]. Some studies have suggested that replacing 5% of energy intake from SFA with MUFA has shown a 15% lower risk for CVD [35
]. Therefore, eggs are a great source of healthy fat that can improve diet quality and replace less nutritious foods.
Lutein and zeaxanthin are the major carotenoids present in the egg yolk [36
]. One of most important functions of these carotenoids includes the protective effect against age-related macular degeneration that has been prevalently increasing worldwide [37
]. With the egg consumption, these dietary carotenoids were higher in comparison to choline bitartrate supplement. Additionally, lutein has shown to have antioxidant activity to lower CVD associated factors such as pro-inflammatory cytokines, aortic and plasma LDL oxidation [38
]. Carotenoids are nutraceuticals also known to decrease incidence and prevalence of CVD events [39
]. We have demonstrated in other studies that egg consumption increase plasma carotenoids significantly [15
]. Thus, proving the benefits of carotenoids coming from eggs, where they seem to be more bioavailable.
Consuming three eggs per day for four weeks had higher impact on plasma lipids in comparison to choline bitartrate supplements. Total cholesterol, HDL-C and LDL-C concentrations in plasma were higher with the egg intake compared to choline supplementation. In contrast, no change was seen in the LDL-C/HDL-C ratio, which has been shown to be a stronger marker of CVD risk than either LDL-C or HDL-C alone [41
]. Importantly, the increase in HDL-C is possibly due to the cholesterol and phospholipids present in egg yolk that are incorporated into HDL. An increase in HDL-C has been previously shown to coincide with increased HDL lipid and antioxidant composition, as well as functional changes in HDL particle bioactivity [15
]. In previous studies, chronic consumption of 1–3 eggs per day was shown to increase plasma HDL-C without elevating other known CVD risk factors in young, healthy populations [15
]. Additionally, apoA-I, the major apolipoprotein associated with HDL, was elevated with egg consumption in the current study. A major function of apoA-I is to facilitate reverse cholesterol transport through the interaction with cholesterol transporters on cells [42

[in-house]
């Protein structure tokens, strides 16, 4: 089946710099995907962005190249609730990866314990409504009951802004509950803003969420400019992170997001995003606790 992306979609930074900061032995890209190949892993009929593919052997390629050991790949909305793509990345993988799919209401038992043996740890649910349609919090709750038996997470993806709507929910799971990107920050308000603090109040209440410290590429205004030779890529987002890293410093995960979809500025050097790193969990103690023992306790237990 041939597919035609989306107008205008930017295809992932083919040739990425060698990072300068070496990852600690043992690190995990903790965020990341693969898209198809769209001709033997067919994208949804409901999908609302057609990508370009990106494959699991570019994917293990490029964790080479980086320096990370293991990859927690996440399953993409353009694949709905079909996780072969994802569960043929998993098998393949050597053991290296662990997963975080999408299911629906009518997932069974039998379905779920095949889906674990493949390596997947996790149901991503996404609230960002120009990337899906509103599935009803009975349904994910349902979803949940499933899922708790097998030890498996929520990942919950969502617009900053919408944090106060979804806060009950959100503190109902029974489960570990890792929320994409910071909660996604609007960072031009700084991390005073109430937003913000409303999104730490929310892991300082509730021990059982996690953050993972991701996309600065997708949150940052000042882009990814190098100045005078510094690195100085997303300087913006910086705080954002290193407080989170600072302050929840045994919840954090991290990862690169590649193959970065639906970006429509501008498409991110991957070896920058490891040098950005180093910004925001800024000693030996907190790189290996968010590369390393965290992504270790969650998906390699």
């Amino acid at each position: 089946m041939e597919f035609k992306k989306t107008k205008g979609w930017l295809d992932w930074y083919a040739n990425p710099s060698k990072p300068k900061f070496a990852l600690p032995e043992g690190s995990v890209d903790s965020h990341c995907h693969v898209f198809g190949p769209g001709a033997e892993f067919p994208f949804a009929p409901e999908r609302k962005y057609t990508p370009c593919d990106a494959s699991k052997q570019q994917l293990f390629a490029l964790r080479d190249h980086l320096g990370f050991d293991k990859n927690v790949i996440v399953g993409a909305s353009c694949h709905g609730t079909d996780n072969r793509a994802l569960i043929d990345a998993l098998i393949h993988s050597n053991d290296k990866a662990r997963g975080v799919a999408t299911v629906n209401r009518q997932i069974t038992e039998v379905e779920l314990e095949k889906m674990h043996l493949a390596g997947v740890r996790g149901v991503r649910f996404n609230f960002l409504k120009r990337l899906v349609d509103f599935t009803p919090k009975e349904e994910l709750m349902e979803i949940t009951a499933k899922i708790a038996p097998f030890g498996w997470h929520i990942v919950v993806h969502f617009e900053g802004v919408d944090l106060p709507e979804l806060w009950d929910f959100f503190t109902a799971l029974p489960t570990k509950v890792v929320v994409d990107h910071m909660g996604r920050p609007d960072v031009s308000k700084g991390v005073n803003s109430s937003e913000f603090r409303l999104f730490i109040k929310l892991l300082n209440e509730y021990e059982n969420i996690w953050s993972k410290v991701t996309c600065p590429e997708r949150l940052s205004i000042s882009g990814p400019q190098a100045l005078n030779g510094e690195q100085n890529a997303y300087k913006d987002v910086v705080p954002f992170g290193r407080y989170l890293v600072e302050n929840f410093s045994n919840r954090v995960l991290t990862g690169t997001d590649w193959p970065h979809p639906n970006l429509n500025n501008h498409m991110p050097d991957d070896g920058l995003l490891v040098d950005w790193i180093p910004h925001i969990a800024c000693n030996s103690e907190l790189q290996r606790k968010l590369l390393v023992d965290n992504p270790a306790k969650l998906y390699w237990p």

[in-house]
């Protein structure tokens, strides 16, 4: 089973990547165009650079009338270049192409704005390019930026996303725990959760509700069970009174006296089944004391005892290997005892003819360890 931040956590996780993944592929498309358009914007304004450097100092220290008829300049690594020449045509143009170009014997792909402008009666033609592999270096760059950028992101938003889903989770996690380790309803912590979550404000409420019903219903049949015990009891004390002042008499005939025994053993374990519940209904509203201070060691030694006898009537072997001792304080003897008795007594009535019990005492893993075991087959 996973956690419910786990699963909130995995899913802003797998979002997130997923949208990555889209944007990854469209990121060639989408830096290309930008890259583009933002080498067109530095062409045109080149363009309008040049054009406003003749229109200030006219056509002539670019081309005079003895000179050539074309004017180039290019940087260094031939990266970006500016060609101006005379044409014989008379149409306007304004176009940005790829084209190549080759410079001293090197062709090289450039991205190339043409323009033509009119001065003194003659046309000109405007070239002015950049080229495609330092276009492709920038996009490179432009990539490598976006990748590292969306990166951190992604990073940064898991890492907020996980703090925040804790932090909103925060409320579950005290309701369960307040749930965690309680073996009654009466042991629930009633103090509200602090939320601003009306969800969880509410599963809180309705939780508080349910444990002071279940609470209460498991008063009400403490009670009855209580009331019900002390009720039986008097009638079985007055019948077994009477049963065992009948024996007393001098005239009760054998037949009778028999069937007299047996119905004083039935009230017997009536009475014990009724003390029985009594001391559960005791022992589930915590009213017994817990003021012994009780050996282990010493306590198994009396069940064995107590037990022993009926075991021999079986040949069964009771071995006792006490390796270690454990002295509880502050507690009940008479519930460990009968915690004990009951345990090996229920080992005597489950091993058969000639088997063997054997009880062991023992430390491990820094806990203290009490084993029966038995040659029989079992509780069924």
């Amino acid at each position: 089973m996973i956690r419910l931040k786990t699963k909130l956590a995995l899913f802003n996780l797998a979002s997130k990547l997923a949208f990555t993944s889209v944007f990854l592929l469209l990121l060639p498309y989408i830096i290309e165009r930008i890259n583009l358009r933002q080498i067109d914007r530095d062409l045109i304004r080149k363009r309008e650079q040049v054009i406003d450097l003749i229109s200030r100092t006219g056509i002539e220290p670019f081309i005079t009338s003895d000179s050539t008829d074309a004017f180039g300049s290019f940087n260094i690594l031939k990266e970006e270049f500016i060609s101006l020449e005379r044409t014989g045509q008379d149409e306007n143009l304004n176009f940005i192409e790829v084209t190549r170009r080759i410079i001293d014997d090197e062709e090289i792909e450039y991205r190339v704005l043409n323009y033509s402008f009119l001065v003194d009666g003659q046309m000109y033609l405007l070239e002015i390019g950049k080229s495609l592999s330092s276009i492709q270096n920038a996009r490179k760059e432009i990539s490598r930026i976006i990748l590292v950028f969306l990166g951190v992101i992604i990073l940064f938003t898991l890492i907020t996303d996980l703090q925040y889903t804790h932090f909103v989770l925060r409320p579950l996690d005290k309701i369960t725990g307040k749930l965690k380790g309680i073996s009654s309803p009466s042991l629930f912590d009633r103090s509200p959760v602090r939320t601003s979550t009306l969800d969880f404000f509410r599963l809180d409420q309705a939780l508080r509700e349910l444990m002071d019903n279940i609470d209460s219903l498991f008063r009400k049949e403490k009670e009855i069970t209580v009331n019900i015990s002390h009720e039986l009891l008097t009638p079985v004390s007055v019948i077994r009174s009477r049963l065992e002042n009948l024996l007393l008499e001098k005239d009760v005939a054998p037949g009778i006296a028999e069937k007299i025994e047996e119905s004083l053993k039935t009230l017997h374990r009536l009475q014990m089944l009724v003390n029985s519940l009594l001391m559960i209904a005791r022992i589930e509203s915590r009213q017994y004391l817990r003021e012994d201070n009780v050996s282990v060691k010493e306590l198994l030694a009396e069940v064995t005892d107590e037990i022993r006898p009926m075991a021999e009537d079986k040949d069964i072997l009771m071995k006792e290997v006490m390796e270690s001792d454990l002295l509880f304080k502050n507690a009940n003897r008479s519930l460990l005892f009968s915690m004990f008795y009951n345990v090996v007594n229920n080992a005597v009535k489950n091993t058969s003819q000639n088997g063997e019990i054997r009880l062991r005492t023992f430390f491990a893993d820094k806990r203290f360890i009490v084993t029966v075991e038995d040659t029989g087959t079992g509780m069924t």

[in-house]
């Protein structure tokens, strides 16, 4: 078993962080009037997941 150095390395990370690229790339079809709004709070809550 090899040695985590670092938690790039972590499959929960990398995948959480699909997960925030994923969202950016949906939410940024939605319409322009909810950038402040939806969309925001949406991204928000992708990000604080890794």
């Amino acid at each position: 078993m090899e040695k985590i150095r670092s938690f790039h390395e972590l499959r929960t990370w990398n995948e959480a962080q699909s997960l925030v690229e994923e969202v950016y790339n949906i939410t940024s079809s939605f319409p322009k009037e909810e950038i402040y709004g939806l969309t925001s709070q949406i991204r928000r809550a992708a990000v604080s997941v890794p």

]. ApoB-100 is the major structural protein found in very low density lipoprotein (VLDL) and LDL particles [43
]. No difference was seen for plasma apoB in this study, while LDL-C increased with EGGS vs CHOLINE. This could be explained by an increase in the cholesterol content of LDL particles rather than the particle number, as there is only one apoB per LDL particle [44
]. Of course, higher plasma LDL-C is concerning since LDL can be oxidized/modified and contribute to atherogenesis [6
]. Nevertheless, DiMarco et al. observed an increase in LDL particle size with consumption of 3 eggs per day and no change in small LDL, which is known as the most atherogenic lipoprotein [40
]. Similarly, increases in both HDL-C and apoA-I with eggs may indicate a greater abundance of HDL particles or larger HDL, the latter has been observed with previous intervention studies involving egg consumption [36
]. ApoE, present on very-low density lipoproteins and HDL, is important for decreasing plasma cholesterol and clearing triglyceride-rich lipoproteins via the LDLR and LDL-receptor related protein (LRP) [45
]. In this context, elevations in apoE with egg intake may complement its effects on HDL to promote RCT to the liver for bile acid synthesis and sterol metabolism [44
Cholesterol metabolism is regulated at a cellular level and, particularly in the liver, can impact circulating concentrations of plasma cholesterol [2
]. A major rate limiting step of cholesterol biosynthesis is controlled by HMGCR, while the LDLR is involved in the cellular uptake of cholesterol from circulating lipoproteins. Consumption of 3 eggs per day showed lower expression of HMGCR and a trend in lowering LDLR. The mechanism proposed here is that dietary cholesterol was able to diminish the hepatic biosynthesis of cholesterol, causing a regulation of extrahepatic cholesterol synthesis as seen with lower expression of HMGCR in PBMCs [46
]. SREBP genes are responsible for regulating over 30 genes involved in lipid homeostasis [47
]. Specifically, SREBP2 is activated by low intracellular cholesterol levels to promote cholesterol biosynthesis and cholesterol uptake to maintain cellular cholesterol homeostasis. In contrast, increased levels of intracellular cholesterol will downregulate SREBP2 and affect the expression of HMGCR and LDLR [48
]. It is possible that we could have observed a significant downregulation of LDLR if the study had been conducted for a longer period of time, but another transcription factor could be regulating the expression of LDLR in this situation [49
]. Another limitation of the study is the small number of subjects, considering that there are individual responses to dietary cholesterol; although the small sample size was compensated by the crossover design.